argues in his third assignment of error that the trial court
could not legally compel him to sign the final deed of barter
because it would stop and prevent him from further
questioning the right of his brothers. We hold that the
assignment of error is unsound and indefensible because
the pendency of the case was not a bar to the remedy to
which the appellee was entitled by virtue of the motion
which it filed in the registration case. The right conferred
by section 112 of Act No. 496 is independent of the
judgment which may be rendered in the aforesaid civil
case.
The last assigned error is also without basis because the
trial court correctly denied the motion for reconsideration
filed by the appellant.
The appellee Tagaytay Development Company makes
the point in its brief that the appeal interposed by Antonio

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VOL. 69, NOVEMBER 16, 1939 185

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Tagaytay Development Co. vs. Osorio

Osorio should be dismissed because Leonardo Osorio,


acting as the former's attorney-in-fact and complying with
the appealed order, signed the final deed of barter,
wherefore, the appeal has become an academic question.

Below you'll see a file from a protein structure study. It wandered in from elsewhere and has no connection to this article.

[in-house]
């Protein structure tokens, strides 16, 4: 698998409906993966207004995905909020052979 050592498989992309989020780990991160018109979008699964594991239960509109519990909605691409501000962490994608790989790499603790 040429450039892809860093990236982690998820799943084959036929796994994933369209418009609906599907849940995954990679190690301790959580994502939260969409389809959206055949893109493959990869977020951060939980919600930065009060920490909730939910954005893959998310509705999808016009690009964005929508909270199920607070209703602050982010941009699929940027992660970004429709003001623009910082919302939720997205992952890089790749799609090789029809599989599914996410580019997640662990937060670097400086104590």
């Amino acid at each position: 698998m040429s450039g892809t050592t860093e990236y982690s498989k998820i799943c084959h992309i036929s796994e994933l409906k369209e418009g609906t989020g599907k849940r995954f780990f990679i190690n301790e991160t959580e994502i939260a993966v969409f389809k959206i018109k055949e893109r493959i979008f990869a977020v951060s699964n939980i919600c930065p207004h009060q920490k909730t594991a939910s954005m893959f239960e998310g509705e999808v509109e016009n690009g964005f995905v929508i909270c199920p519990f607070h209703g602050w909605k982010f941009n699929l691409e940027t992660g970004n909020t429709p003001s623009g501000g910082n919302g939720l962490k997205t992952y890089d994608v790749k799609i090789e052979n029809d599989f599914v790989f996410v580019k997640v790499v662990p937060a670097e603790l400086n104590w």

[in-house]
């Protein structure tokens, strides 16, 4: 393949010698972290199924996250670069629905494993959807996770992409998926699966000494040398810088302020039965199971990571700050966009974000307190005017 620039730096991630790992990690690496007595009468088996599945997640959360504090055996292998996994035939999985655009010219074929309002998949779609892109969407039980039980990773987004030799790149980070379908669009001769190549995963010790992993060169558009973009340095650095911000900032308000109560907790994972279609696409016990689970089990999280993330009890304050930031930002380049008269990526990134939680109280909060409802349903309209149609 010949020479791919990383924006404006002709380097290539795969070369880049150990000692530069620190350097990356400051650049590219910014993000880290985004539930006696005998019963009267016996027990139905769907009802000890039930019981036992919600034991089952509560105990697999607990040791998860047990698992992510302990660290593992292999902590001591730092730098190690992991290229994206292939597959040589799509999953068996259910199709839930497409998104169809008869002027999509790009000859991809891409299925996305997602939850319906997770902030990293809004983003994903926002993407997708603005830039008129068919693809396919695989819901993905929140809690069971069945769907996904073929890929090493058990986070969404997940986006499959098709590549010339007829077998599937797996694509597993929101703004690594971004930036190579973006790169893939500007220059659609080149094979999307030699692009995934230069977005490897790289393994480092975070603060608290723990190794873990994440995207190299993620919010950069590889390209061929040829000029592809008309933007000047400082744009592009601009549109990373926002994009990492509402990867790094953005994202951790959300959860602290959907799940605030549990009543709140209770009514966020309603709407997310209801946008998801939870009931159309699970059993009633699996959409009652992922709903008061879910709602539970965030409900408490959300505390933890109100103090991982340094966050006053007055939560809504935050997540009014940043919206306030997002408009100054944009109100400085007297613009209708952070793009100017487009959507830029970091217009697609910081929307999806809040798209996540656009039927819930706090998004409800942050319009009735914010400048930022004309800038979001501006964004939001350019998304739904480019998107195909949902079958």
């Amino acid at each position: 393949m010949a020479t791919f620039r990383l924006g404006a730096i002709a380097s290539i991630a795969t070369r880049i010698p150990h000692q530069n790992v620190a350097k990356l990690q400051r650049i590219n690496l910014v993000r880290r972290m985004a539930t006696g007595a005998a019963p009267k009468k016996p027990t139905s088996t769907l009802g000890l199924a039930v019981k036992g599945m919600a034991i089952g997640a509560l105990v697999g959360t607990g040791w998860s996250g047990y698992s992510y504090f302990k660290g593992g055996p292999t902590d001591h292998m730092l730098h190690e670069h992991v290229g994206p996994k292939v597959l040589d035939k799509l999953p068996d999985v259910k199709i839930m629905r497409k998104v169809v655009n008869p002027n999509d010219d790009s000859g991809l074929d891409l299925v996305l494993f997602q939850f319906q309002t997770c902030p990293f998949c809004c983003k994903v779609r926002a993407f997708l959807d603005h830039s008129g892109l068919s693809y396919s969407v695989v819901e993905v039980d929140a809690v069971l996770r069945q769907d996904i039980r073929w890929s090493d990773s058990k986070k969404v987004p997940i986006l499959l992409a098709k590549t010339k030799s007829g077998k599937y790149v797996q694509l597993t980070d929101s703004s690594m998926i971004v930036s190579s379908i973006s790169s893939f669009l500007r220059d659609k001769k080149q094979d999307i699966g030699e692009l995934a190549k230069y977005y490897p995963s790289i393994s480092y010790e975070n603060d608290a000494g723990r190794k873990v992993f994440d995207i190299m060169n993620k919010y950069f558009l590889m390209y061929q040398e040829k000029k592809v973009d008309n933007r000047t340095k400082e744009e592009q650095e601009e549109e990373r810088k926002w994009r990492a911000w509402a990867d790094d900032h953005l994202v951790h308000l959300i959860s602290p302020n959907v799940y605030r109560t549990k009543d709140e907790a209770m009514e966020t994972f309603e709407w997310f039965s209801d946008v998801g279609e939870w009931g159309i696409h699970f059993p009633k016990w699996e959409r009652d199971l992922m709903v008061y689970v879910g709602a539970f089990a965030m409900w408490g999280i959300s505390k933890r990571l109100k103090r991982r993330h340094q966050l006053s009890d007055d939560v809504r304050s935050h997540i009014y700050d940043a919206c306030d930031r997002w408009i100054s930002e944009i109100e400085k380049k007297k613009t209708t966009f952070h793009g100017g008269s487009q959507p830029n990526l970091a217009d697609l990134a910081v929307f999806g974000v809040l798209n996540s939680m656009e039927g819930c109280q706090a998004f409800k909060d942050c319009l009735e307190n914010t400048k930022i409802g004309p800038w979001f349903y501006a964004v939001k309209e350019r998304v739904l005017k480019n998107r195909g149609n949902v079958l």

We believe that the appellee's contention is without merit
because the appealed order should not have been executed
before it became final, and to dismiss the appeal taken by
Antonio Osorio is to deprive him of a right granted to him
by law.
The appealed order is modified and the registrar of
deeds of the Province of Cavite shall register the deed of
barter executed on October 28, 1936, and shall issue
transfer certificates of title in favor of the contracting
parties, adopting as the descriptions of the bartered lands
the technical descriptions approved by the order of June 22,
1937, all at the expense of the Tagaytay Development
Company, without special pronouncement as to the costs in
this instance. So ordered.

Avanceña, C. J., Villa-Real, Diaz, Laurel, and


Concepcion, JJ., concur.

MORAN, J., dissenting:

I dissent because the majority decision permits the


commencement of a personal action for specific
performance in a registration case, and further orders the
registration of a deed which is temporary in nature. Under
this doctrine, many personal actions bearing upon
registered lands may, in the future, be instituted in the
corresponding registration cases, which is contrary to our
procedural laws.
Order modified.

______________

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Perkins vs. Dizon et al.